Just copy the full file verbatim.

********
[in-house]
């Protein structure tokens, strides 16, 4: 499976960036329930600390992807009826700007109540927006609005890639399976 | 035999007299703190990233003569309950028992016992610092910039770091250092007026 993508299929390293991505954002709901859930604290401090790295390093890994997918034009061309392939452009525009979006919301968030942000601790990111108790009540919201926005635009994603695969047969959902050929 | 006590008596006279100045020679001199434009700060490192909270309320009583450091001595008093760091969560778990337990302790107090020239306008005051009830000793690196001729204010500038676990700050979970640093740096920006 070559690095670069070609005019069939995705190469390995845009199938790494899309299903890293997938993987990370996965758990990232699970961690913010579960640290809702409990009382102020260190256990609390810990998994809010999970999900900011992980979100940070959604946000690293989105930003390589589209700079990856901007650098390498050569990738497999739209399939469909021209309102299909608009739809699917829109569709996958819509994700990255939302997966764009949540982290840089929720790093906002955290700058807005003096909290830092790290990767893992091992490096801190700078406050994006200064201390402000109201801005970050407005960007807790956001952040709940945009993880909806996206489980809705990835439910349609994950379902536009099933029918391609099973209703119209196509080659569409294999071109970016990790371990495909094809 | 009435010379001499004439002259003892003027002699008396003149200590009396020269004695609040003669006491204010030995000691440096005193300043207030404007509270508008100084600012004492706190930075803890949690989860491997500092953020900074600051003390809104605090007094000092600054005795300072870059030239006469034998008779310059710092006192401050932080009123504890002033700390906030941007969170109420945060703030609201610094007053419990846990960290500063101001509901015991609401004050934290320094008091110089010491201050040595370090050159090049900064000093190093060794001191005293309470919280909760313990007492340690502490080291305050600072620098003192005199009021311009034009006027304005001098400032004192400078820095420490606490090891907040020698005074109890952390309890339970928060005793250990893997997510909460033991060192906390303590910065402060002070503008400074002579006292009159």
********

[in-house]
């Protein structure tokens, strides 16, 4: 499976960036329930600390992807009826700007109540927006609005890639399976 | 035999007299703190990233003569309950028992016992610092910039770091250092007026 993508299929390293991505954002709901859930604290401090790295390093890994997918034009061309392939452009525009979006919301968030942000601790990111108790009540919201926005635009994603695969047969959902050929 | 006590008596006279100045020679001199434009700060490192909270309320009583450091001595008093760091969560778990337990302790107090020239306008005051009830000793690196001729204010500038676990700050979970640093740096920006 070559690095670069070609005019069939995705190469390995845009199938790494899309299903890293997938993987990370996965758990990232699970961690913010579960640290809702409990009382102020260190256990609390810990998994809010999970999900900011992980979100940070959604946000690293989105930003390589589209700079990856901007650098390498050569990738497999739209399939469909021209309102299909608009739809699917829109569709996958819509994700990255939302997966764009949540982290840089929720790093906002955290700058807005003096909290830092790290990767893992091992490096801190700078406050994006200064201390402000109201801005970050407005960007807790956001952040709940945009993880909806996206489980809705990835439910349609994950379902536009099933029918391609099973209703119209196509080659569409294999071109970016990790371990495909094809 | 009435010379001499004439002259003892003027002699008396003149200590009396020269004695609040003669006491204010030995000691440096005193300043207030404007509270508008100084600012004492706190930075803890949690989860491997500092953020900074600051003390809104605090007094000092600054005795300072870059030239006469034998008779310059710092006192401050932080009123504890002033700390906030941007969170109420945060703030609201610094007053419990846990960290500063101001509901015991609401004050934290320094008091110089010491201050040595370090050159090049900064000093190093060794001191005293309470919280909760313990007492340690502490080291305050600072620098003192005199009021311009034009006027304005001098400032004192400078820095420490606490090891907040020698005074109890952390309890339970928060005793250990893997997510909460033991060192906390303590910065402060002070503008400074002579006292009159």